The images of people we selected during this step to represent each quadrant stuck around and became visual tags as we made decisions about form and color. It’s much easier to choose color, material, and finishes for a user attitude when you have a photo and profile to reference.

Step 2: Map Each Quadrant’s Attitude to Color

We combined the user personas with relevant color trends. The mature/expressive quadrant featured more adventurous and progressive use of colors. The body colors are mature but represent a more distinct attitude toward color.

The youthful/understated quadrant — often referred to as the “Apple-like quadrant” — was characterized by black and white contrasts, whites, and pale greys combined with minimal color accents for a fresh, casual perception. This quadrant is all about small, controlled pops of color often in hidden places.

Step 3: Map Product Category’s Material-and-Finish Value Tiers

In parallel we researched a range of material and finish options appropriate to the category of mobile accessories to show how materials and finishes communicate different levels of value to consumers.

The lowest tier of handheld tech devices uses baseline material, resin, and texture options. The middle tiers are more sophisticated with the introduction of contrasting trim, painted effects, high gloss coatings, and soft touch paint. In the upper tier, materials and finishes are more integral and authentic. The trim is real aluminum; metallic is impregnated in the resin; and the tactile soft feel is achieved by overmolding or twin-shot.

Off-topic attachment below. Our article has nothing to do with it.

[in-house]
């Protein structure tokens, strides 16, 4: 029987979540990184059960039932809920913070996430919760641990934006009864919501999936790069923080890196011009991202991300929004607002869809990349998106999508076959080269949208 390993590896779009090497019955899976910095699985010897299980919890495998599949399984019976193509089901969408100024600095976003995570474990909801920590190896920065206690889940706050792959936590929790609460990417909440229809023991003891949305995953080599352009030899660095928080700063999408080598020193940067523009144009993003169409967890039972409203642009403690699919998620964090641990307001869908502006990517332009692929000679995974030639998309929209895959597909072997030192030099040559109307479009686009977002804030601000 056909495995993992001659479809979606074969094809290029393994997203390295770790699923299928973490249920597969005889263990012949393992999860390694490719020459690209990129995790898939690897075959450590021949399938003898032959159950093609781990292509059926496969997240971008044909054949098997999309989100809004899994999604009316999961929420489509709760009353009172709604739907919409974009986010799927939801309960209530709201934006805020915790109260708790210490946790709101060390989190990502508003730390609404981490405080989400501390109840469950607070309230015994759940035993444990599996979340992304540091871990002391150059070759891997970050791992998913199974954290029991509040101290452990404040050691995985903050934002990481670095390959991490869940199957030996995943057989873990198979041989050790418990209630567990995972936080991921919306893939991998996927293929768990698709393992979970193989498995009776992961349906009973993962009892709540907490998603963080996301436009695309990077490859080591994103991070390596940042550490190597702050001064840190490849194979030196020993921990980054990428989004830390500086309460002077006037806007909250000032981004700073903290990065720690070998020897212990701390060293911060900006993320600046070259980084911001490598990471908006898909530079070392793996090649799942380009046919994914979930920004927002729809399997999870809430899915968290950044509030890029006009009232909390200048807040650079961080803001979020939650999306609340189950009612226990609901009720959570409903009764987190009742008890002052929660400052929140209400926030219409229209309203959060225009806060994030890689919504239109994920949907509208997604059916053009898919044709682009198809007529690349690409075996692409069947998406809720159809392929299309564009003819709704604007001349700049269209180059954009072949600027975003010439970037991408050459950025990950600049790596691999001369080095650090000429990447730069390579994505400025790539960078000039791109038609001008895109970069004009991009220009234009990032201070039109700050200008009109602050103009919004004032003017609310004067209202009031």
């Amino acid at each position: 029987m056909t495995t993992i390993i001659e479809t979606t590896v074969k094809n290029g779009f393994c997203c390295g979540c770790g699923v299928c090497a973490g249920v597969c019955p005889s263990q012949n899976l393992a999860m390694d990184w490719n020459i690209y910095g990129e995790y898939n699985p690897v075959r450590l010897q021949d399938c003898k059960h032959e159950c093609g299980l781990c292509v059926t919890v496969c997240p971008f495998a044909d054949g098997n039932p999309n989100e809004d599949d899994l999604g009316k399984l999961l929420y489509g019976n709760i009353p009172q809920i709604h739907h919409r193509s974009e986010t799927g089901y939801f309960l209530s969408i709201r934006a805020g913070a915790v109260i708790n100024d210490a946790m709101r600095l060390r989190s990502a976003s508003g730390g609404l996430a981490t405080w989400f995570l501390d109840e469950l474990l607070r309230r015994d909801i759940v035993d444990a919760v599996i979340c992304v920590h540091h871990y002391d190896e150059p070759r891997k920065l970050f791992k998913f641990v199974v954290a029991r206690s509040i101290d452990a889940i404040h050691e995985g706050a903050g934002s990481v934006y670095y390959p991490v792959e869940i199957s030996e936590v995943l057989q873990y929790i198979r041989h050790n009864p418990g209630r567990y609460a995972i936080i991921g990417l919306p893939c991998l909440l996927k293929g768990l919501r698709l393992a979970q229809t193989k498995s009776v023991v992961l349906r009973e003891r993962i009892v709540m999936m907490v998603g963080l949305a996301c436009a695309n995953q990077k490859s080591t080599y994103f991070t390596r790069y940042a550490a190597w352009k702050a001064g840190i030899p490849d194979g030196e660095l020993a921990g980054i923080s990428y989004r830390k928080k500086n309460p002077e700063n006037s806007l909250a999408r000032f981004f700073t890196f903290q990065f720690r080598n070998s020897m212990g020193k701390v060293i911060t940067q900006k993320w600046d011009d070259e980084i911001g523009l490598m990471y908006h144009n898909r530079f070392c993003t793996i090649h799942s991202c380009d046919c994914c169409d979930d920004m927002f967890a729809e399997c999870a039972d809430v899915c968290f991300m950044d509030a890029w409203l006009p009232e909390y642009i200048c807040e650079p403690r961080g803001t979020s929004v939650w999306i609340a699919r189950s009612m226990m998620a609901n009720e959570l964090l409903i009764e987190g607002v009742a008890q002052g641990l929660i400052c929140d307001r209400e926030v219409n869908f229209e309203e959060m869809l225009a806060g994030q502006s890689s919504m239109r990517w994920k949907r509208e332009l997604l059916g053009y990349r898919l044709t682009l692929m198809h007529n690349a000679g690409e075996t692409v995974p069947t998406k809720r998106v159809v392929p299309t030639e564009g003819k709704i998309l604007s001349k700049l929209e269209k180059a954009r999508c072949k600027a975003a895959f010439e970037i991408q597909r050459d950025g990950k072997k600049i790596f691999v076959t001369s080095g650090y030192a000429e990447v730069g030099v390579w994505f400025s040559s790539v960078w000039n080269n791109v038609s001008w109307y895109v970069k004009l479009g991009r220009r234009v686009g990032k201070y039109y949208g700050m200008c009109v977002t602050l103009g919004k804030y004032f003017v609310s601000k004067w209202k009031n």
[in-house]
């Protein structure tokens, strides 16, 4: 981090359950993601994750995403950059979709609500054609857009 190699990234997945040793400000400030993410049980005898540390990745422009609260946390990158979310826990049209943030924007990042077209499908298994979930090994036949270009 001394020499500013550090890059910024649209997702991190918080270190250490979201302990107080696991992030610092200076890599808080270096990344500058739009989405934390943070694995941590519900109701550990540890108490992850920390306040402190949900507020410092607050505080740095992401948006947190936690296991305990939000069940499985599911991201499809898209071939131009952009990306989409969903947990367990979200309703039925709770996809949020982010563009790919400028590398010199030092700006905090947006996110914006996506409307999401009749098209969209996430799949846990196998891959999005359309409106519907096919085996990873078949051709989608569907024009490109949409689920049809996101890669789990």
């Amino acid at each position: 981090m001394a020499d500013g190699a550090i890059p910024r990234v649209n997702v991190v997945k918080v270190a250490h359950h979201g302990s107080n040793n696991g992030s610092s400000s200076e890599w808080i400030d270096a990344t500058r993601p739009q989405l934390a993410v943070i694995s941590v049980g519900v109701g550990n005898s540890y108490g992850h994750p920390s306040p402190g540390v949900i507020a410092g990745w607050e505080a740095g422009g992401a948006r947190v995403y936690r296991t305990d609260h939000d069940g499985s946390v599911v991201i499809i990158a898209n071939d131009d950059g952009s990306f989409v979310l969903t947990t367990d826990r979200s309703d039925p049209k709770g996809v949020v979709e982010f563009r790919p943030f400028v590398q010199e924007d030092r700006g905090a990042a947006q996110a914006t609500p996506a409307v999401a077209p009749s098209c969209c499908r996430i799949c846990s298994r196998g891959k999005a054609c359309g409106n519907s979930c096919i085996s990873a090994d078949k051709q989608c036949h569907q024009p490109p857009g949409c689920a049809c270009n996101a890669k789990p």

Step 4: Recommend Direction and Refine Color Options

We recommended the mature/expressive quadrant as the strongest opportunity to appeal to Ventev’s target consumer. It has mass-market appeal and still makes a brand statement. We combined this with the materials and finishes we mapped to that quadrant in Step 3.

The final product range is a significant step away from the competitive landscape of boring, black products, and we can sleep better at night knowing there is solid and rational reasoning to back up our decisions.

color in product design - choosing colors for a line of mobile accessories

Ventev’s “mature/expressive” mobile accessories.

Color Selection for a Pet Product Portfolio

Our client, PetSafe, needed a new, versatile brand language to apply to a wide variety of products. PetSafe had acquired products through acquisition of smaller companies, resulting in little to no brand cohesion among its portfolio. The company had rebranded acquired products without changing their industrial design and color scheme. Because the collection was so diverse, defining design attributes to drive a new design language was challenging.

Another challenge was the variety of PetSafe products — variety in shape and size, functionality and application, price point, and level of technological sophistication. The new brand language needed to be versatile enough to encompass all.

We used the same four steps to help PetSafe define a color palette that would be a core component of the new visual brand language to use across their portfolio’s diverse range of products:

color in product design - our four-step methodology for choosing the right colors


 

Step 1: Identify Target Users and Create User Personas

First, we did some brand exploration to define the attributes that would drive PetSafe’s visual brand language development.